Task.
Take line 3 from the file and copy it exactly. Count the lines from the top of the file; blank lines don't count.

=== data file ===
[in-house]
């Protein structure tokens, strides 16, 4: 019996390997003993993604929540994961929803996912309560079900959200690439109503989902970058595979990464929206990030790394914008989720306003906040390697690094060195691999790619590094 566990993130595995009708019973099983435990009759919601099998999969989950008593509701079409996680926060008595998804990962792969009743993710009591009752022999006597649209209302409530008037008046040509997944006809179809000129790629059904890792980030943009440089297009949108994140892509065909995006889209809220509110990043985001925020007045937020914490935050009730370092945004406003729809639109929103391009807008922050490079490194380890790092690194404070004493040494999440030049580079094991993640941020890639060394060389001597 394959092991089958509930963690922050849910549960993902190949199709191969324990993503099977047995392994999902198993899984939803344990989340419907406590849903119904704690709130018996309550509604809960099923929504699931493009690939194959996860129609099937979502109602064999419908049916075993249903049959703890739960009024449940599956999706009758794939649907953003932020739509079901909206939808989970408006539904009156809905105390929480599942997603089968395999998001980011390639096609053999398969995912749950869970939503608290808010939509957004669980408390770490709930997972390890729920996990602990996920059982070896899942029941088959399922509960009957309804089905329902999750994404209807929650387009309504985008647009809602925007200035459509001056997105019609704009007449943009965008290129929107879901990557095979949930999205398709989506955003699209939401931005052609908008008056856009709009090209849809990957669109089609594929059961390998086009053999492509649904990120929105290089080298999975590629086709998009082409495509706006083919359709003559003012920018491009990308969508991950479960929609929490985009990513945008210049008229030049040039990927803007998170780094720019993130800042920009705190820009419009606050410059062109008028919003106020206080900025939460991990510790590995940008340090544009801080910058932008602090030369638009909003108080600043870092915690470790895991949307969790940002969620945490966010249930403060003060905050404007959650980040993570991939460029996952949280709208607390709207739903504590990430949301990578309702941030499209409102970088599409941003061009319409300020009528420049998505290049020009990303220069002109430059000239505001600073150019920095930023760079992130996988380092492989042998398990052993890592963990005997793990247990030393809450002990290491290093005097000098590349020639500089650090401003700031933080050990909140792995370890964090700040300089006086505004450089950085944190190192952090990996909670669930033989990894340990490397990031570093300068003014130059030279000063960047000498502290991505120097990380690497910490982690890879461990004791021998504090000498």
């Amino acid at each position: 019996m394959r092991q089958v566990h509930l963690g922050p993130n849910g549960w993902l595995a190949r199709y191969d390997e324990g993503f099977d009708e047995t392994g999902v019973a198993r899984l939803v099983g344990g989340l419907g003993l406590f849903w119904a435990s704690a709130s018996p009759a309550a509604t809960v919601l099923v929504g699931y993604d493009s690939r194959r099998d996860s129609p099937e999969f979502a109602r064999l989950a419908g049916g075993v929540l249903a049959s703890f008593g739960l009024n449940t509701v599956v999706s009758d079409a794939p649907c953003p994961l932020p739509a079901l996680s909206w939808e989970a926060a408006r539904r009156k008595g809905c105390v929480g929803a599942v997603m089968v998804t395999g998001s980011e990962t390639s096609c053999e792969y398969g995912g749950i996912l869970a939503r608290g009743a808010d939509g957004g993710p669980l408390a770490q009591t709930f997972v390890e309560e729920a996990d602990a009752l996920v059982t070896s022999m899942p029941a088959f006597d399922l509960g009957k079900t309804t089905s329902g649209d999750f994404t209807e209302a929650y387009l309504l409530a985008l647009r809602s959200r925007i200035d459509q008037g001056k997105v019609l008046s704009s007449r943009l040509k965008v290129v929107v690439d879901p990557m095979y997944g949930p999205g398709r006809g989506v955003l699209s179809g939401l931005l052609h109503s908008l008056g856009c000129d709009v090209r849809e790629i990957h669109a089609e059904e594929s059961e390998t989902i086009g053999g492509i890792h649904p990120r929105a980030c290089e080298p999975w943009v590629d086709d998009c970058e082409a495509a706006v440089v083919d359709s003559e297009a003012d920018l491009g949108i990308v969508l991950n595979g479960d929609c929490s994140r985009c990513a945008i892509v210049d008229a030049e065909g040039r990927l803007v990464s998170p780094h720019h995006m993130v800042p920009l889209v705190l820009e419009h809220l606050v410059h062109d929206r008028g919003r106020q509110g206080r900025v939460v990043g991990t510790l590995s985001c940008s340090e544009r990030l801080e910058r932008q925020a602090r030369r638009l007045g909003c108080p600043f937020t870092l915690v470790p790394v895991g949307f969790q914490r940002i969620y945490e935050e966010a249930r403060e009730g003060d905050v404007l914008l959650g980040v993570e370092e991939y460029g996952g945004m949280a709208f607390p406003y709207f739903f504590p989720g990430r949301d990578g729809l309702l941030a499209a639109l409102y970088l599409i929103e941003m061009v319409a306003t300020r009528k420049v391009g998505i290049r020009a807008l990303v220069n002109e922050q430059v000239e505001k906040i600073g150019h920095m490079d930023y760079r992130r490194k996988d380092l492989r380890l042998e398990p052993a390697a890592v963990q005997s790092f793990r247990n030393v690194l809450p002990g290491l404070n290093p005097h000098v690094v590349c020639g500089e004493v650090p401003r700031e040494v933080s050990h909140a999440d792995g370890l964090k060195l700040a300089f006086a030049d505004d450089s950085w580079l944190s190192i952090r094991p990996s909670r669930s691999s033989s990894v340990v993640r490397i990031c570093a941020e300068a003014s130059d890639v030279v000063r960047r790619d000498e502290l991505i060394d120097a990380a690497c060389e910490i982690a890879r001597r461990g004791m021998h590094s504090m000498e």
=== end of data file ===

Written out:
């Amino acid at each position: 019996m394959r092991q089958v566990h509930l963690g922050p993130n849910g549960w993902l595995a190949r199709y191969d390997e324990g993503f099977d009708e047995t392994g999902v019973a198993r899984l939803v099983g344990g989340l419907g003993l406590f849903w119904a435990s704690a709130s018996p009759a309550a509604t809960v919601l099923v929504g699931y993604d493009s690939r194959r099998d996860s129609p099937e999969f979502a109602r064999l989950a419908g049916g075993v929540l249903a049959s703890f008593g739960l009024n449940t509701v599956v999706s009758d079409a794939p649907c953003p994961l932020p739509a079901l996680s909206w939808e989970a926060a408006r539904r009156k008595g809905c105390v929480g929803a599942v997603m089968v998804t395999g998001s980011e990962t390639s096609c053999e792969y398969g995912g749950i996912l869970a939503r608290g009743a808010d939509g957004g993710p669980l408390a770490q009591t709930f997972v390890e309560e729920a996990d602990a009752l996920v059982t070896s022999m899942p029941a088959f006597d399922l509960g009957k079900t309804t089905s329902g649209d999750f994404t209807e209302a929650y387009l309504l409530a985008l647009r809602s959200r925007i200035d459509q008037g001056k997105v019609l008046s704009s007449r943009l040509k965008v290129v929107v690439d879901p990557m095979y997944g949930p999205g398709r006809g989506v955003l699209s179809g939401l931005l052609h109503s908008l008056g856009c000129d709009v090209r849809e790629i990957h669109a089609e059904e594929s059961e390998t989902i086009g053999g492509i890792h649904p990120r929105a980030c290089e080298p999975w943009v590629d086709d998009c970058e082409a495509a706006v440089v083919d359709s003559e297009a003012d920018l491009g949108i990308v969508l991950n595979g479960d929609c929490s994140r985009c990513a945008i892509v210049d008229a030049e065909g040039r990927l803007v990464s998170p780094h720019h995006m993130v800042p920009l889209v705190l820009e419009h809220l606050v410059h062109d929206r008028g919003r106020q509110g206080r900025v939460v990043g991990t510790l590995s985001c940008s340090e544009r990030l801080e910058r932008q925020a602090r030369r638009l007045g909003c108080p600043f937020t870092l915690v470790p790394v895991g949307f969790q914490r940002i969620y945490e935050e966010a249930r403060e009730g003060d905050v404007l914008l959650g980040v993570e370092e991939y460029g996952g945004m949280a709208f607390p406003y709207f739903f504590p989720g990430r949301d990578g729809l309702l941030a499209a639109l409102y970088l599409i929103e941003m061009v319409a306003t300020r009528k420049v391009g998505i290049r020009a807008l990303v220069n002109e922050q430059v000239e505001k906040i600073g150019h920095m490079d930023y760079r992130r490194k996988d380092l492989r380890l042998e398990p052993a390697a890592v963990q005997s790092f793990r247990n030393v690194l809450p002990g290491l404070n290093p005097h000098v690094v590349c020639g500089e004493v650090p401003r700031e040494v933080s050990h909140a999440d792995g370890l964090k060195l700040a300089f006086a030049d505004d450089s950085w580079l944190s190192i952090r094991p990996s909670r669930s691999s033989s990894v340990v993640r490397i990031c570093a941020e300068a003014s130059d890639v030279v000063r960047r790619d000498e502290l991505i060394d120097a990380a690497c060389e910490i982690a890879r001597r461990g004791m021998h590094s504090m000498e």